We all have areas where we are unconsciously incompetent.  With some humility, an open mind, a willingness to learn and so on, we carry on learning.  As a ‘professional’ this type of development is essential to good practice, in my view. 

This diagram is my take on the ‘conscious competence ladder’.

screen-shot-2017-01-28-at-21-57-17

I was incredibly naïve when Peter was 5 (and 6…7…8…).  Thinking about it, the penny didn’t really drop for years.  I was confused, frustrated and worried about Peter.   I was used to working in a multi-agency team where we all valued and enjoyed the benefits of different specialists working together and learning from each other.  I just assumed primary school teachers would have a similar ethos.  I couldn’t have been more wrong.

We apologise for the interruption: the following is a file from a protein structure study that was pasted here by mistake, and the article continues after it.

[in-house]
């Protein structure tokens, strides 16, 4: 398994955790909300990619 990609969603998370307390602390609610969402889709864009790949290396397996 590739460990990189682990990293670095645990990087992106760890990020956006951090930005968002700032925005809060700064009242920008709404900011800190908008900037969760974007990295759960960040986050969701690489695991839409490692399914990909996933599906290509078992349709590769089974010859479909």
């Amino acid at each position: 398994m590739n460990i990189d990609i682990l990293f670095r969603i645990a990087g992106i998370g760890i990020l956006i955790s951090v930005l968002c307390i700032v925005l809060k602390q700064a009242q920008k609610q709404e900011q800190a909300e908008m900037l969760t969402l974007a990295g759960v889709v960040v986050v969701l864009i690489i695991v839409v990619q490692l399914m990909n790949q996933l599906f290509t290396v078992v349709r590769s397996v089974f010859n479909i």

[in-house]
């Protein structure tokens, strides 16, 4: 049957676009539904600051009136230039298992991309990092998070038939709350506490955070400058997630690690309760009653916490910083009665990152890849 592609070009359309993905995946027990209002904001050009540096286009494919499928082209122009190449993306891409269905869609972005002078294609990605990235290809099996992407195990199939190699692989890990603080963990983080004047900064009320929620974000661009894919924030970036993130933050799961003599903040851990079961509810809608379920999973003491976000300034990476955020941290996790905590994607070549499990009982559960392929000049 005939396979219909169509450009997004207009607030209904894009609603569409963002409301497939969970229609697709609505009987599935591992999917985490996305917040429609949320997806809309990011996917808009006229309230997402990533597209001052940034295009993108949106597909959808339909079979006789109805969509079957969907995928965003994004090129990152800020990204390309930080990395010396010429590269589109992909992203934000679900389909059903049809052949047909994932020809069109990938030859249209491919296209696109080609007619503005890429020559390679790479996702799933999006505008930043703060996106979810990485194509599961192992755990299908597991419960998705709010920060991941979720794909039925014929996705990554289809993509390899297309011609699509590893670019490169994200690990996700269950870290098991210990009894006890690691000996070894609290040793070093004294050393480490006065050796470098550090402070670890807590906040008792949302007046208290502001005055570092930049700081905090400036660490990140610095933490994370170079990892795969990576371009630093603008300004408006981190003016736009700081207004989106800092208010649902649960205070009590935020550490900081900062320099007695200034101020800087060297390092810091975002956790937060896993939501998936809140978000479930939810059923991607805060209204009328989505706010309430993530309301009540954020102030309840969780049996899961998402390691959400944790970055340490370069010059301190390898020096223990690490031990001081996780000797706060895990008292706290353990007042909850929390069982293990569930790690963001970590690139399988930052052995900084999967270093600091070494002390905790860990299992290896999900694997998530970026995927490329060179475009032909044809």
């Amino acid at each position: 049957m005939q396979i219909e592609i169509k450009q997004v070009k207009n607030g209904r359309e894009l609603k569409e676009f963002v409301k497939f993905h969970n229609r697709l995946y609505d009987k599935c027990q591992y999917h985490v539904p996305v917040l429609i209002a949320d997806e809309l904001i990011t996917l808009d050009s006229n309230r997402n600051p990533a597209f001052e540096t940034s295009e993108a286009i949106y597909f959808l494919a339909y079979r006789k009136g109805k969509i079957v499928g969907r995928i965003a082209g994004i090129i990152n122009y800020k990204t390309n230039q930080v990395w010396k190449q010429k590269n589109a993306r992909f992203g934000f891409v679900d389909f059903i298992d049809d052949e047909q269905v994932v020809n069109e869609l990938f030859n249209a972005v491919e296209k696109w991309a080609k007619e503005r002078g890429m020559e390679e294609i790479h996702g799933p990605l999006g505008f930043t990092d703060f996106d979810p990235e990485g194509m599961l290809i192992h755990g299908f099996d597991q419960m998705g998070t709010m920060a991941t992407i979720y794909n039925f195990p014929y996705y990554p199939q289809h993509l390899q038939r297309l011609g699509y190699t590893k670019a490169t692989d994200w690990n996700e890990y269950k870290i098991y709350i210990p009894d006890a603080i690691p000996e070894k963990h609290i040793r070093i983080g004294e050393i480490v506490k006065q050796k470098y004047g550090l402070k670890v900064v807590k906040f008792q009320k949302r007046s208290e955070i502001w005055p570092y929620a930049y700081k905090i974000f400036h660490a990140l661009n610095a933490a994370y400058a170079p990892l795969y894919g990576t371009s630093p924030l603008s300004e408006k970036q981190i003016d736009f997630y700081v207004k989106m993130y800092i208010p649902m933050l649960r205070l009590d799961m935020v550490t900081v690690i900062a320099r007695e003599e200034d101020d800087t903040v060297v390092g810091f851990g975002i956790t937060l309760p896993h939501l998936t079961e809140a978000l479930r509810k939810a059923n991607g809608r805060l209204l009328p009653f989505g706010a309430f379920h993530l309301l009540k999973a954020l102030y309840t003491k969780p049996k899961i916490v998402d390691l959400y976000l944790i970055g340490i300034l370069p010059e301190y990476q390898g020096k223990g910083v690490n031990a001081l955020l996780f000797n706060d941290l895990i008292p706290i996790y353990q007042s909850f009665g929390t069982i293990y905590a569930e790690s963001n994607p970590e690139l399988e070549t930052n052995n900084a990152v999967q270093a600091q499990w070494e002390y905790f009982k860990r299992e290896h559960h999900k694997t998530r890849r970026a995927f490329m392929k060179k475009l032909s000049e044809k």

By the time Peter was 9, he was admitted to an inpatient psychiatric unit with school related trauma (detailed here).  The teachers’ determination to ignore medical advice was seemingly a mistake.  Yet still school staff remained resolutely entrenched in their world of unconscious incompetence.

He had been diagnosed by a multi-professional team at age 7.  Now at 9 and very ill, he was re-assessed by 2 of the most senior child psychiatric (Tier 4) teams in the country, in addition to our own local Tier 3 team.  All those assessing him were clear and consistent – he has autism, sensory difficulties and so on.  6 weeks after his admission to hospital his record explains ‘school think Peter is fine’.

Just pause and take this in.  STILL school staff remained unconsciously incompetent. ***Insert swear words of your own choosing here***.

Unconscious incompetence

  • The person is not aware of the existence or relevance of the skill area.
  • The person is not aware that they have a particular deficiency in the area concerned.
  • The person might deny the relevance or usefulness of the new skill.